Does Albacore Tuna Have Mercury

Must Try

Mercury And The Food Chain

Concerned about Mercury Levels In Tuna?

Mercury is a toxic heavy metal that exists at a low concentration in the ocean. This mercury comes from a number of sources. Though some mercury enters the ocean naturally from sources like volcanoes, the majority comes from human activity. The burning of fossil fuels is the largest contributor. Industrial pollution from waste directly dumped into waterways is another large contributor.

Even with human pollution, ocean water does not contain toxic levels of mercury. Only predators high on the food chain contain dangerous levels of mercury. This is because mercury undergoes a process called biomagnification.

Living things cannot process and remove mercury quickly. When fish eat plankton, the mercury they contain gets concentrated. This happens at each level of the food chain. As a result, large predatory fish like tuna can contain as much as 10 million times more mercury than the water they live in.

Larger fish that are higher on the food chain contain the most mercury. This means larger tuna, like albacore, contain more mercury than smaller tuna like skipjack.

The Benefits Of Eating Fish Outweigh Potential Contaminants Even For Women Who Are Pregnant Or Breastfeeding

The American College of Obstetrics and Gynecology in conjunction with the guidelines established by the FDA and EPA believe it is safe for pregnant or breastfeeding women to eat 8-12 ounces of seafood each week. However, research shows that half of all pregnant women are only eating two ounces or less weekly and therefore, are not capturing the nutritional benefits needed by them and their developing babies. These benefits include better fetus brain and eye development, reduced risk of mental illness, and a healthy heart.

Why Eat Fish And Which To Choose

Most fish contain some of the long chain omega-3 fatty acids, eicosapentaenoic acid and docosahexaenoic acid . Recent evidence has suggested that fish consumption and the associated intake of EPA and DHA from fish can help maintain healthy heart function. Consumption of fish has also been associated with reduced risk of sudden cardiac death in healthy people and there is evidence that regular consumption of fish by pregnant women and women who may become pregnant plays a role in normal fetal brain and eye development.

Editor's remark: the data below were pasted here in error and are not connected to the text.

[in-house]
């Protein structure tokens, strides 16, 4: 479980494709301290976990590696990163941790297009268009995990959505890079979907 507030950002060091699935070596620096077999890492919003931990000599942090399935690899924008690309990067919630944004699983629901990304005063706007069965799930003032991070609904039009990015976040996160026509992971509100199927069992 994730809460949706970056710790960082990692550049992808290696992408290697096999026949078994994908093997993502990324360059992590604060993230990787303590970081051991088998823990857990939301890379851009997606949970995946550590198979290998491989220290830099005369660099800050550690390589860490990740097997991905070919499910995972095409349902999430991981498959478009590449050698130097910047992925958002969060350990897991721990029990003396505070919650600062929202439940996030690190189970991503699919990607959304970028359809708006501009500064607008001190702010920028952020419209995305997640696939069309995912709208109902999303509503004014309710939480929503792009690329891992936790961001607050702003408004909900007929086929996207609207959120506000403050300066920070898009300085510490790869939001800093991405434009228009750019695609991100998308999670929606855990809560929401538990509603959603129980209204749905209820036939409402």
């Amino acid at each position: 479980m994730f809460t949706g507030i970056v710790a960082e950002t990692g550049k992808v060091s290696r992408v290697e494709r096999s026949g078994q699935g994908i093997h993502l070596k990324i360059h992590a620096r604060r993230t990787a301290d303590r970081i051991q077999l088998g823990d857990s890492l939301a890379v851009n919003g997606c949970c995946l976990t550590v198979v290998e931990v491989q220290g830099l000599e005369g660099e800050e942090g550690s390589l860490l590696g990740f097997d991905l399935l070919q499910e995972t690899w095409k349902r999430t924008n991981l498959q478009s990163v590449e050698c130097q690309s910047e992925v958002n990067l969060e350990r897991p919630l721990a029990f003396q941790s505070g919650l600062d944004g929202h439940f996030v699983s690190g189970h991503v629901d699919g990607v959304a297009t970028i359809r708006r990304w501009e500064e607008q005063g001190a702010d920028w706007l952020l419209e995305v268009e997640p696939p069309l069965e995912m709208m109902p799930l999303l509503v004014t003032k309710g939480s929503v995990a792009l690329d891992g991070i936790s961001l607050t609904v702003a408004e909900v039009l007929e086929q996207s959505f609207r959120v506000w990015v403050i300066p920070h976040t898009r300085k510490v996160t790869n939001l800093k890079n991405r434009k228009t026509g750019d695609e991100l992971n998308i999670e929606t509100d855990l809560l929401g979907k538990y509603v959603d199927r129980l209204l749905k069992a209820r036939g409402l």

Some types of fish have higher levels of these beneficial fatty acids than others. Fish and shellfish that contain higher levels of these fatty acids and are also low in mercury include: anchovy, capelin, char, hake, herring, Atlantic mackerel, mullet, pollock , salmon, smelt, rainbow trout, lake whitefish, blue crab, shrimp, clam, mussel and oyster.

All fish are also a significant source of vitamin D and contribute valuable mineral nutrients to the diet such as selenium, iodine, magnesium, iron and copper.

Recommended Reading: How Much Are Pearls Worth From Oysters

How It’s Possible To Get High Levels Of Methylmercury In The Body

“All fish have some level of mercury, but that level varies widely canned tuna has relatively high levels of mercury so its consumption could potentially become harmful above three or so servings a week,” says Andrea Paul, MD, medical advisor to Illuminate Labs.

Nearly everyone has a small amount of methylmercury in their blood that’s below levels that may trigger health effects, according to U.S. Centers for Disease Control and Prevention data. But methylmercury is a powerful neurotoxin, so eating too much fish may result in mercury poisoning. Symptoms include itching or a pins-and-needles feeling in the toes and fingertips, muscle weakness, coordination, speech and hearing impairment, and reduced peripheral vision. High mercury levels in women who are pregnant may result in central nervous system disorders in their babies.

Which Fish Has Least Mercury

ingredient selection

The Dietary Guidelines for Americans states that to consume those higher amounts, children should only be fed fish from the Best Choices list that are even lower in mercury these fish are anchovies, Atlantic mackerel, catfish, clams, crab, crawfish, flounder, haddock, mullet, oysters, plaice, pollock, salmon,

Don’t Miss: Blue Oyster Mushroom Growing Kit

Which Tuna Has Less Mercury

When buying tuna, opt for skipjack or canned light varieties, which do not harbor as much mercury as albacore or bigeye. You can consume skipjack and canned light tuna alongside other low-mercury species, such as cod, crab, salmon and scallops, as part of the recommended 23 servings of fish per week .

How Much Tuna Is Safe Per Week